20 Sep Buying an investment property – what to consider
Keen to get into the property market as an investor? Before you start looking, you need to understand that what you’re looking for in a house, that you would occupy, might be different to an investment property.
When you’re hunting for an investment property, rather than looking for features specific to your needs; like commute times or how much you like the kitchen, you’re going to be thinking about the rental yield of the property and whether this would be an asset to your investment portfolio.
Understand your costs
There are additional costs that come with an investment property. Along with mortgage payments, interest rates, body corporate fees, council rates and other property upkeep costs, you may also have property management fees. Build a clear picture of your total outlay and ongoing costs before you assess the investment value of a property.
Do your homework on the property
As well as your own research, it’s important to have building reports, valuations and appraisals carried out before you decide whether to purchase the property. Remember that the market valuation and the bank valuation might be slightly different. This is generally due to the fact that the bank, aka your mortgage provider, will be looking to minimise their risk.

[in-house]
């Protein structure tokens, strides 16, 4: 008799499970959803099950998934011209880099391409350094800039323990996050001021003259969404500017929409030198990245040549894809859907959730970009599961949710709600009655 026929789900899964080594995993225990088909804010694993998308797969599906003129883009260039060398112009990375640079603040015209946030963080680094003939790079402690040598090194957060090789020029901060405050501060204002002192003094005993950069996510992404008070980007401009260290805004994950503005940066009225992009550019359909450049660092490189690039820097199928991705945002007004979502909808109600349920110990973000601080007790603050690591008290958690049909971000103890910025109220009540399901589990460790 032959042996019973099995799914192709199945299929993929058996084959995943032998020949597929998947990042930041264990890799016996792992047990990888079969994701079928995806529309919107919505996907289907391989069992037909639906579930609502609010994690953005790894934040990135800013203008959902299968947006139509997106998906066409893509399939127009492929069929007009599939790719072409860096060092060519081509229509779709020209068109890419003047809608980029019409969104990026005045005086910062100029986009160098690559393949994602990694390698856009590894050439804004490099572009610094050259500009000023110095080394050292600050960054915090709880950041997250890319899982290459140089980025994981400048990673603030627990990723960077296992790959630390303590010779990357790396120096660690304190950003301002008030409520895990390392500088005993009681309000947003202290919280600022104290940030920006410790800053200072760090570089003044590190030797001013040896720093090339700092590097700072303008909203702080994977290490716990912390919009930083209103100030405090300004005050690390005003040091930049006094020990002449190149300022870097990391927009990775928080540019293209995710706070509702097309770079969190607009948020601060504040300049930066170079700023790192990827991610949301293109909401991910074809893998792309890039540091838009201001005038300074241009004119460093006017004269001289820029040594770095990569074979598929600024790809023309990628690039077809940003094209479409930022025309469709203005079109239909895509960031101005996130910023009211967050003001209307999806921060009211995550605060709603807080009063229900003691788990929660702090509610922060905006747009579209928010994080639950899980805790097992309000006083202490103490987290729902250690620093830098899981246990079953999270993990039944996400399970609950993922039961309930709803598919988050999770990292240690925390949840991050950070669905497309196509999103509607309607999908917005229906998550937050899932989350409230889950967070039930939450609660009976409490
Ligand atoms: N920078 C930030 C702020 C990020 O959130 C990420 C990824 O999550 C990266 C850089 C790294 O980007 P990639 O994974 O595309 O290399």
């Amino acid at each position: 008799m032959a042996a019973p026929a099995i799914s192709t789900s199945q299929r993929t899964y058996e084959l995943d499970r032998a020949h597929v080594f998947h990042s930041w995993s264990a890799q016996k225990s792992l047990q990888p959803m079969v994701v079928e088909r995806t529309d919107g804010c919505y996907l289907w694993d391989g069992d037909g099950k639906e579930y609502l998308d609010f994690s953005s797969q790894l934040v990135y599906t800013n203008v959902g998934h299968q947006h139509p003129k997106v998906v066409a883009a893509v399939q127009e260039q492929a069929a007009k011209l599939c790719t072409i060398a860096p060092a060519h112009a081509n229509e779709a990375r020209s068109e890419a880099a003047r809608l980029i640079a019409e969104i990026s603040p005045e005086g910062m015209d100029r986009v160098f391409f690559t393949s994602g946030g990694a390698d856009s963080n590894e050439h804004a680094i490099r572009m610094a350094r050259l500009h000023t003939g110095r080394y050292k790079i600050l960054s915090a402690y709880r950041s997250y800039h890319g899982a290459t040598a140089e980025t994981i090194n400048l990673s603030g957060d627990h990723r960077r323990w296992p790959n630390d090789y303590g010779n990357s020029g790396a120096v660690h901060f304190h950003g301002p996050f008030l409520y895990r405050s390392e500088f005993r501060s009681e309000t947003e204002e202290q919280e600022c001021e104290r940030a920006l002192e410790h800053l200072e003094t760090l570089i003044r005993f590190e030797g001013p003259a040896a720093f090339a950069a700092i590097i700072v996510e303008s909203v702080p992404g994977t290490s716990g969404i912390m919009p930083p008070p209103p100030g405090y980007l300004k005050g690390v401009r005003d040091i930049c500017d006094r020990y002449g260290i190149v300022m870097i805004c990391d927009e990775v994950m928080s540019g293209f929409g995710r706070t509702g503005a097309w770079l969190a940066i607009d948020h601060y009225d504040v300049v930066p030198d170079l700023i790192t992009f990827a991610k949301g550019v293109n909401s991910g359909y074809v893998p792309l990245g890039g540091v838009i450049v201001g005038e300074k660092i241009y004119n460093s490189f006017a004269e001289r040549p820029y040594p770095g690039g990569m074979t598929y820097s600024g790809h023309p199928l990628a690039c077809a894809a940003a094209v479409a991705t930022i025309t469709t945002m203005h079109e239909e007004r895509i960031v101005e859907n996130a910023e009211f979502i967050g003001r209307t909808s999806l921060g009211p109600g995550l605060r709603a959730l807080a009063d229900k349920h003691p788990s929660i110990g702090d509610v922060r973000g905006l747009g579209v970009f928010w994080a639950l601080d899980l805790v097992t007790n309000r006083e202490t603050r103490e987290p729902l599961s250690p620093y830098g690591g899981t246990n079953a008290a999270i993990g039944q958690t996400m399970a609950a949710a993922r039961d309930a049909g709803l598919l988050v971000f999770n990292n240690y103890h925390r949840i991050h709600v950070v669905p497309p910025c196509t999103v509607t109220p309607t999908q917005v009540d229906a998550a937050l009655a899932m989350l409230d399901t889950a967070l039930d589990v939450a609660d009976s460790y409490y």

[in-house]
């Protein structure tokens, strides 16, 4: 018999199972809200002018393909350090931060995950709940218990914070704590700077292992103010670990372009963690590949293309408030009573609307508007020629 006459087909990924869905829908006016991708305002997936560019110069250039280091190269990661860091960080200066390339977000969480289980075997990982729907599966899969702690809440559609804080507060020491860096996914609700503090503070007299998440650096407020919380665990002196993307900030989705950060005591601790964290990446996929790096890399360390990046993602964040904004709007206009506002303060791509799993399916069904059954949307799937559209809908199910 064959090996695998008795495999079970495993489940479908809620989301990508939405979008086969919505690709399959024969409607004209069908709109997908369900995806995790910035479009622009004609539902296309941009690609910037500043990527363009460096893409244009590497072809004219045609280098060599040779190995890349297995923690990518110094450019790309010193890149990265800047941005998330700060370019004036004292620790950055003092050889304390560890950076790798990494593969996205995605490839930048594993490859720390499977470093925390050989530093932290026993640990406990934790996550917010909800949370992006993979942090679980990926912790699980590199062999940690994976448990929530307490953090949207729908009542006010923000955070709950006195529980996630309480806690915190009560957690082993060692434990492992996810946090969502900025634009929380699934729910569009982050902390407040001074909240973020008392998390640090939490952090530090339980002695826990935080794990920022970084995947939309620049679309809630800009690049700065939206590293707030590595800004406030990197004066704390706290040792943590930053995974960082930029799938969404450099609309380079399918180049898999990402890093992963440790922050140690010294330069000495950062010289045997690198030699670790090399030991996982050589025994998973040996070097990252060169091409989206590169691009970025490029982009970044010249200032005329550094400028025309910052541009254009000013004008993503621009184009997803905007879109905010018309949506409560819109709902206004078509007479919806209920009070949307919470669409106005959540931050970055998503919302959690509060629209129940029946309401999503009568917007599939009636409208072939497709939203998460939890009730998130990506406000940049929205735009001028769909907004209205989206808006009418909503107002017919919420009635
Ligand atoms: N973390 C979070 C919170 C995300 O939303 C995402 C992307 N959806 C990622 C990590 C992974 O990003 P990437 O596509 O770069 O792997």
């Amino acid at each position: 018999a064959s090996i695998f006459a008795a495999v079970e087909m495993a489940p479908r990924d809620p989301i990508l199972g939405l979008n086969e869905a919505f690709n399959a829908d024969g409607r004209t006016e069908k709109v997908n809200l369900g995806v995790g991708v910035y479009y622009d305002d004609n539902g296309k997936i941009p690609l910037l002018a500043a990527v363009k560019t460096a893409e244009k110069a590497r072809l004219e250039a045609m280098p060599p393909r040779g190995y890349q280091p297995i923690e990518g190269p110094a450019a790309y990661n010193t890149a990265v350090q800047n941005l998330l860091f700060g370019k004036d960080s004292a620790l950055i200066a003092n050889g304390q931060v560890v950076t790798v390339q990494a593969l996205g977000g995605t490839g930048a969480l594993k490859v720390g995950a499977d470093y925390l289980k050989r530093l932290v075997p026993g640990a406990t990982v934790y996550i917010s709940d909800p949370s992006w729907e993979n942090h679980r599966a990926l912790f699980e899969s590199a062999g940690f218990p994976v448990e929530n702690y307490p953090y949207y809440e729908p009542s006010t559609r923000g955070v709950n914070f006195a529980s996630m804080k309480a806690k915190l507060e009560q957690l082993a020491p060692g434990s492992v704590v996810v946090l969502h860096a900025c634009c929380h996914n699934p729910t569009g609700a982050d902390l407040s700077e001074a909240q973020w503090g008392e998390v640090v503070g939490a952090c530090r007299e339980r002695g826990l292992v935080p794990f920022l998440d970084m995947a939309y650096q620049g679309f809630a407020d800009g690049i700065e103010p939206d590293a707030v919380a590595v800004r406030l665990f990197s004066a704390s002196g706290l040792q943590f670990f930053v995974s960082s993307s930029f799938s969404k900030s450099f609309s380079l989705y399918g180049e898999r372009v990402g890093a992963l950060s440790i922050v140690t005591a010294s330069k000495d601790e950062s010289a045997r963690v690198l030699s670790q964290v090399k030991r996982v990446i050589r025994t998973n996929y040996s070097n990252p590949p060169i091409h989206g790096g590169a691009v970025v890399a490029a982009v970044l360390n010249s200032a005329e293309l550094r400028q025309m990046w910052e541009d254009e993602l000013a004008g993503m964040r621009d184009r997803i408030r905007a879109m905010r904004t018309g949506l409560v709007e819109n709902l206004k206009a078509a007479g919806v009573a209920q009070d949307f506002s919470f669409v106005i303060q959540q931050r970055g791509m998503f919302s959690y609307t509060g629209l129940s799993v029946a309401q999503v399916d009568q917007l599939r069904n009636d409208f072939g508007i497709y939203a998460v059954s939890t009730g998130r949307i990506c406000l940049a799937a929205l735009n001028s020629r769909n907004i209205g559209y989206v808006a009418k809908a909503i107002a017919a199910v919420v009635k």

In your research about the property, find out what’s planned for the area surrounding it. Make sure you know about any proposed developments or zoning changes. These could have a significant impact on the property value. The local council is your first stop to find out what planning applications have been lodged.
Buying a ‘fixer-upper’ as an investment
Be realistic about how much work the property might need. While you might be able to live among the chaos of a renovation as an owner-occupier, a renovation in a rental property could mean a significant loss of rental income and also a larger time commitment.
Consider a tenanted property
Don’t discount properties with existing tenants. A property that’s already happily tenanted can be a valuable option, as you won’t lose rental income while you look for tenants and you may save on property management fees.
Talk to us for advice about the tax requirements and implications of owning an investment property.